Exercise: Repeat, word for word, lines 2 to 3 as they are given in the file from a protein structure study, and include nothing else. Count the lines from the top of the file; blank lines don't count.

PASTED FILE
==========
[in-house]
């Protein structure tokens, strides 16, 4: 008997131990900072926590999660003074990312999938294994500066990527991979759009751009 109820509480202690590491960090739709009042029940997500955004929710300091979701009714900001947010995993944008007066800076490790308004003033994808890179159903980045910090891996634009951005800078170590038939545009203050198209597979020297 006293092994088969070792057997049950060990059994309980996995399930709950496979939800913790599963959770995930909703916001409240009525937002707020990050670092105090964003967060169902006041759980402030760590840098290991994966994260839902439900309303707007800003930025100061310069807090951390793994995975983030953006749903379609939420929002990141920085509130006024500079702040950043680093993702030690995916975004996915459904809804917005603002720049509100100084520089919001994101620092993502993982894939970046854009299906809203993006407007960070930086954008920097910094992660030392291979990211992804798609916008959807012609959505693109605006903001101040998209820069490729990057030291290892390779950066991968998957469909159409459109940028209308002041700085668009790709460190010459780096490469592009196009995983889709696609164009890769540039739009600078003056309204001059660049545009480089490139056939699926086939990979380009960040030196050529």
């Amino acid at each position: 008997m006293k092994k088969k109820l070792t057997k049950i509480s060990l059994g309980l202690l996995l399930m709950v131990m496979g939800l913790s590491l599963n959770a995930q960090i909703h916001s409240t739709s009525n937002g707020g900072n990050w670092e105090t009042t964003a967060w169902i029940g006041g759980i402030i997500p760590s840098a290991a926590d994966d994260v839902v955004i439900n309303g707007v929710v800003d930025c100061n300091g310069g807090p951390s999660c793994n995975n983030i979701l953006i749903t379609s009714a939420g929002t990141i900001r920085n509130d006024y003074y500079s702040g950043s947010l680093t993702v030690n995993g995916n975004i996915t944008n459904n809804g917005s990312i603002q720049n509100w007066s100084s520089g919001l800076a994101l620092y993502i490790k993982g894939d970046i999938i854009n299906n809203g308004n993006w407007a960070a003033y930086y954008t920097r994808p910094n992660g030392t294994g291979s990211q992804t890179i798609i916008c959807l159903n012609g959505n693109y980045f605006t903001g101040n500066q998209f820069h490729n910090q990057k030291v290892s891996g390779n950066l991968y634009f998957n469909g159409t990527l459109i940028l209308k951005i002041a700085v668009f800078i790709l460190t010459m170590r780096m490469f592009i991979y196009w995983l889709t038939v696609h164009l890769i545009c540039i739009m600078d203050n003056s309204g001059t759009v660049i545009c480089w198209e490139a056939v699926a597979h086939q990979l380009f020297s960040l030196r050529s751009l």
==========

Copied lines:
């Protein structure tokens, strides 16, 4: 008997131990900072926590999660003074990312999938294994500066990527991979759009751009 109820509480202690590491960090739709009042029940997500955004929710300091979701009714900001947010995993944008007066800076490790308004003033994808890179159903980045910090891996634009951005800078170590038939545009203050198209597979020297 006293092994088969070792057997049950060990059994309980996995399930709950496979939800913790599963959770995930909703916001409240009525937002707020990050670092105090964003967060169902006041759980402030760590840098290991994966994260839902439900309303707007800003930025100061310069807090951390793994995975983030953006749903379609939420929002990141920085509130006024500079702040950043680093993702030690995916975004996915459904809804917005603002720049509100100084520089919001994101620092993502993982894939970046854009299906809203993006407007960070930086954008920097910094992660030392291979990211992804798609916008959807012609959505693109605006903001101040998209820069490729990057030291290892390779950066991968998957469909159409459109940028209308002041700085668009790709460190010459780096490469592009196009995983889709696609164009890769540039739009600078003056309204001059660049545009480089490139056939699926086939990979380009960040030196050529």
């Amino acid at each position: 008997m006293k092994k088969k109820l070792t057997k049950i509480s060990l059994g309980l202690l996995l399930m709950v131990m496979g939800l913790s590491l599963n959770a995930q960090i909703h916001s409240t739709s009525n937002g707020g900072n990050w670092e105090t009042t964003a967060w169902i029940g006041g759980i402030i997500p760590s840098a290991a926590d994966d994260v839902v955004i439900n309303g707007v929710v800003d930025c100061n300091g310069g807090p951390s999660c793994n995975n983030i979701l953006i749903t379609s009714a939420g929002t990141i900001r920085n509130d006024y003074y500079s702040g950043s947010l680093t993702v030690n995993g995916n975004i996915t944008n459904n809804g917005s990312i603002q720049n509100w007066s100084s520089g919001l800076a994101l620092y993502i490790k993982g894939d970046i999938i854009n299906n809203g308004n993006w407007a960070a003033y930086y954008t920097r994808p910094n992660g030392t294994g291979s990211q992804t890179i798609i916008c959807l159903n012609g959505n693109y980045f605006t903001g101040n500066q998209f820069h490729n910090q990057k030291v290892s891996g390779n950066l991968y634009f998957n469909g159409t990527l459109i940028l209308k951005i002041a700085v668009f800078i790709l460190t010459m170590r780096m490469f592009i991979y196009w995983l889709t038939v696609h164009l890769i545009c540039i739009m600078d203050n003056s309204g001059t759009v660049i545009c480089w198209e490139a056939v699926a597979h086939q990979l380009f020297s960040l030196r050529s751009l």